Income transfers to the poor have emerged as a popular policy option for governments across the world seeking to alleviate poverty. Proponents argue that income transfers efficiently allow the poor to spend on their welfare, but critics point to the sheer cost of implementing such schemes and the challenges of successfully identifying the poor.
In a new paper, presented at the India Policy Forum, Maitreesh Ghatak and Karthik Muralidharan proposed an alternative solution that addresses both these challenges: An inclusive growth dividend (IGD). Every month, the IGD would transfer the equivalent of 1% of India’s gross domestic product (GDP) per capita, around ₹500, to every household in India (roughly ₹110 per citizen).
While this amount would have a negligible effect on the rich, it can significantly boost consumption among the rural poor.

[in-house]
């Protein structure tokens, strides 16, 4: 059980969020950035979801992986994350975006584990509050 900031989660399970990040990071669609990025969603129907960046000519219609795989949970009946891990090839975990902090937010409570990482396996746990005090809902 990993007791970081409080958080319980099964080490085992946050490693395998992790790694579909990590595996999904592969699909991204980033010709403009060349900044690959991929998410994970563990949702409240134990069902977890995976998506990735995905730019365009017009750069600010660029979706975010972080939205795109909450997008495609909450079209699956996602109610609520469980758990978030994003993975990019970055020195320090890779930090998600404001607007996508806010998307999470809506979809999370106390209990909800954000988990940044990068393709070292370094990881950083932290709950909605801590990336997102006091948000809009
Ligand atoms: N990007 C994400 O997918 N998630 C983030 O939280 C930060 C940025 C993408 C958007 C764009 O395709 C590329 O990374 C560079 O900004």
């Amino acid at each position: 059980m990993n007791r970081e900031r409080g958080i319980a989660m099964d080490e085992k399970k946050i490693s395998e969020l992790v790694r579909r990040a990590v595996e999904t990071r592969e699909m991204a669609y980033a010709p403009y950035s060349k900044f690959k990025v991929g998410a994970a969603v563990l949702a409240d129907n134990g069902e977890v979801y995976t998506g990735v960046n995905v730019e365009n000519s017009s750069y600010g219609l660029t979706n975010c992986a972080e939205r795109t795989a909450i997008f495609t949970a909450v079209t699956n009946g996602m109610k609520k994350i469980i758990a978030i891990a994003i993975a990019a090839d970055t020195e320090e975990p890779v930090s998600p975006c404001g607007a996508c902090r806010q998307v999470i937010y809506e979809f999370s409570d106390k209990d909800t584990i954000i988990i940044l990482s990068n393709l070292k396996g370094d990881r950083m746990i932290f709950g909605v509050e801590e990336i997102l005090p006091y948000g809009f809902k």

The authors estimate that the IGD can generate 10% boost in consumption for the bottom 30% of India’s rural population. The monthly transfers to bank accounts can also increase financial inclusion and build a pool of savings for the poor.
By including all citizens in the IGD, the government can also save costs on targeting and need not worry about excluding rightful beneficiaries.
The authors estimate that the total cost of the IGD would be around 1% of India’s GDP.
While this is double the cost of the ongoing PM-Kisan scheme, which transfers ₹6,000 annually to small landholding farmer families, it is significantly lower than other proposed income transfers schemes (such as the Congress’ NYAY, which would’ve cost 2.5% of GDP).
And, unlike other proposed income transfer schemes, the IGD can be implemented without disrupting existing anti-poverty programmes.
Also read: An Inclusive Growth Dividend: Reframing the Role of Income Transfers in India’s Anti-Poverty Strategy
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